Pretty cool right? All of the electronics were from the Arduino Starter Kit. Here were all the electronics used from it:
2 Yellow LEDs
3 Blue LEDs
2 Green LEDs
Lots of resistors…
It actually takes up all of the pins on the Arduino, which is great. All of the LEDs can be controlled individually, and the RGB and white ones (which are behind the googely eye) can have PWM.
Here are the extra parts and tools that were needed. If you don’t have any of these you should get them, or find a substitute. Some of these are obvious, but this list will serve useful for any newbies looking at it!
Craft sticks, popsicle sticks, coffee stir sticks
Wire, shrink wrap, electrical tape
Soldering iron, solder
Scissors, wire cutters, wire strippers
I started creating the robot just from the popsicle sticks. I wanted to try out a mechanism that was in my brain for a while, a way to control two eyebrows with one motor.
There is a lot of electronics in the starter kit, which is just awesome. It’s way more than you need, which is super for experimenting! I’m probably going to be using the LM293D for hacking the Useless Machine in a later project
So there are some interesting things in there… like a servo, funky coloured thing (aka pinwheel), lots of leds. I painted the eyebrow structure orange and this is how the idea is coming along:
There’s not that many wires for this robot, but I organized them with some tape so it would be quicker to plug in.
All of the pins are used! Yipee! Happiness!
With some testing of the pins and such, we can make the robot look differently!
With some more programming for its behaviour, it is done! (See the video for it in action if you haven’t already). There were some issues when programming it at first- I was writing and testing it when no LEDs were turned on. Since we’re using a breadboard, turning on the LEDs added some noise that I didn’t account for. So I had to scrap the entire program and just rewrite it. It works great now, though! I really like the way it has turned out.
From the side:
Eye from the side:
From the top:
Looking towards the board:
What’s left over (also notice how the eyebrows were cut out of the cardboard from the kit hehe)
It’s really great to have it running on your desk while you are typing away working on something. It goes to ‘sleep’ after 15 seconds or so, and its white LED does the Apple breathing pattern. When I was editing some of the photos, and got up from the chair, my shadow must have triggered the robot and it woke up, singing a little, so I interacted with it a bit! It’s almost like a real creature!
Back to the Arduino Starter Kit now… the book is cool. Makes me wonder if in 10 years, will they be rare like the Heathkit instruction books?
At the end of the video tutorials that go along with the kit, Massimo always says “Arduino is YOU”. So apparently I am a crazy robot builder with an unorganized desk then:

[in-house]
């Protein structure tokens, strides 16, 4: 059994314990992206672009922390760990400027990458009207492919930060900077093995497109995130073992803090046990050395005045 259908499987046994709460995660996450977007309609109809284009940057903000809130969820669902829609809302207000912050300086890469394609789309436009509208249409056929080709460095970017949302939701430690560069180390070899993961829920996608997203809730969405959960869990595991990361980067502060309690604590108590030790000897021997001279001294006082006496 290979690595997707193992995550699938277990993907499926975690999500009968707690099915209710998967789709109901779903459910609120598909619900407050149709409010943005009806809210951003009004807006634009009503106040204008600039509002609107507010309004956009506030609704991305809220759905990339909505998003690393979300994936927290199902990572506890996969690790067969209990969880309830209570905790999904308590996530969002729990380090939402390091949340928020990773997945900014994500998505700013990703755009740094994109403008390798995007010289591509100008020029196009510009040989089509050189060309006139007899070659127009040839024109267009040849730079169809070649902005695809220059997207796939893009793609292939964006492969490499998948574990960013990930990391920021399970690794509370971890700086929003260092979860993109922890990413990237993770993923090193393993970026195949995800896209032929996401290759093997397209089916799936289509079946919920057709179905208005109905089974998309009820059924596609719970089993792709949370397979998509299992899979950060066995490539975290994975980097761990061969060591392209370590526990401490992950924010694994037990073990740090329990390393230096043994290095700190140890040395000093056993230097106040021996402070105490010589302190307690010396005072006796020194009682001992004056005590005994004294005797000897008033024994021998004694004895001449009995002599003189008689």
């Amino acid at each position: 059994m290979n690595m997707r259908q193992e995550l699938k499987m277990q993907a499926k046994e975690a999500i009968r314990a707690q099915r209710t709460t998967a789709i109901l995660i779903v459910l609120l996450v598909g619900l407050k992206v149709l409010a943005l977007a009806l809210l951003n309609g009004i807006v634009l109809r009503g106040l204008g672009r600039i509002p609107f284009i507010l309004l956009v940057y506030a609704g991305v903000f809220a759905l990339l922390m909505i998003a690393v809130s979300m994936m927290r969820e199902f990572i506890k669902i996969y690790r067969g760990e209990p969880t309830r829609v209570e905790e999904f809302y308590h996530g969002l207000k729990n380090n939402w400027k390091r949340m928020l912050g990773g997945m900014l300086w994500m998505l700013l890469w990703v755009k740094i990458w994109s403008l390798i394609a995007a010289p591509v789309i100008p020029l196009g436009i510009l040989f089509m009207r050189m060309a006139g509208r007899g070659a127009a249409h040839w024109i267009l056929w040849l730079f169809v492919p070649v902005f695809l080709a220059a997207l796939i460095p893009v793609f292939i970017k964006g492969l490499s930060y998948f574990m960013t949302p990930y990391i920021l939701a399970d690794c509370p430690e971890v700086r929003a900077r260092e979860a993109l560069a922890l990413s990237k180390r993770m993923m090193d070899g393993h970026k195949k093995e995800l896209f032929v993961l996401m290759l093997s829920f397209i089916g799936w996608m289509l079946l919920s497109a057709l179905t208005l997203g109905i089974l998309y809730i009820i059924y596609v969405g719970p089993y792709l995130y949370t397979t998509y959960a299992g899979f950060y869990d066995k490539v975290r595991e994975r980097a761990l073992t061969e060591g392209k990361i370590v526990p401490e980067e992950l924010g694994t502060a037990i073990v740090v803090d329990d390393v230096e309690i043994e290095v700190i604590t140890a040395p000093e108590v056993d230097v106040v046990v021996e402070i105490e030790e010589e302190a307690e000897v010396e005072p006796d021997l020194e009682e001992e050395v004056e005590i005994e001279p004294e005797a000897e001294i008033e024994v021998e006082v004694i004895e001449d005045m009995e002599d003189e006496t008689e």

Thank you RS Components for the Arduino Starter Kit. It was really nice to use it to build another robot. They have videos of Massimo explaining the projects and such over here. Everyone should check it out and let their imagination run with it! Maybe even build a sibling to ‘Weird Eye Robot’, haha.
Arduino is YOU! Weird eyebrow robot is CREEPIN’! -)
Also, if you noticed all of the wire, I finally used up the last of my yellow wire, and heat shrink. So right now I don’t have any stranded wire, and I’m running low on the solid core wire. If any of you readers know anyone out there who can donate a spool of wire, and some heat shrink, please let me know! Any help is really appreciated! Thanks!
These boards were supposed to look amazing. However, they turned out BLANK!
First of all I was really lucky they arrived. They were supposed to be sent with the RoboBrrd Brain Boards, but for some reason they weren’t. However they were mailed the same day, so how can you figure that one out? I didn’t have a chance to solder these up since I received them a few hours before getting on the bus to Montreal Mini Maker Faire.
So now it is time to have some fun with these boards, let’s add in some LEDs! Since there are no labels (tip: in geda pressing ‘h’ while having your mouse over the component will display/hide its component name label), I checked with the schematic first and figured out that the circle is supposed to be positive.
These traces really look nice without a fill around them!
The positioning of the LEDs looks geometrically unpleasant without the artwork there.
Each RoboGlyph needs 12 LEDs and 4 resistors. Wow, 24 LEDs sure goes by quickly. Maybe in the future we’ll be able to buy ‘a dozen LEDs’ from our corner stores. They kind of look like a goofy flower.
I’ve never really played with charlieplexing before, but I tested a few of the wires and some LEDs did light up. I’ll be experimenting with it more later on to get it working. Maybe RoboBrrd can wear it as a pendant or something.
Now it is time to investigate why this has happened. It’s probably something weird with the top layer. Here is a screenshot of the various gerber files. From left to right it is, version 1, 2, and 3. Version 1 is the original design, 2 is after Laen suggested I make a fill, and 3 is that suggestion after confirmation that it would work but now a little tidier.
However, if we turn off the top layer and look at the top mask layer, this is what it looks like.
Going even further, this is the top silk layer.
So I’m not really sure what is going wrong here. I’ll probably post this question in some forums and see what the answers and suggestions are. Hopefully it can get figured out soon so I can order the boards and have them shipped in time for Maker Faire NY!
Thanks to everyone who donated to my robotics fund which contributed to the fabbing costs of this!
It was an interesting experience. Next time hopefully these will turn out a lot better.
As @missmoun said: “Epic Fails make glorious memories as well.”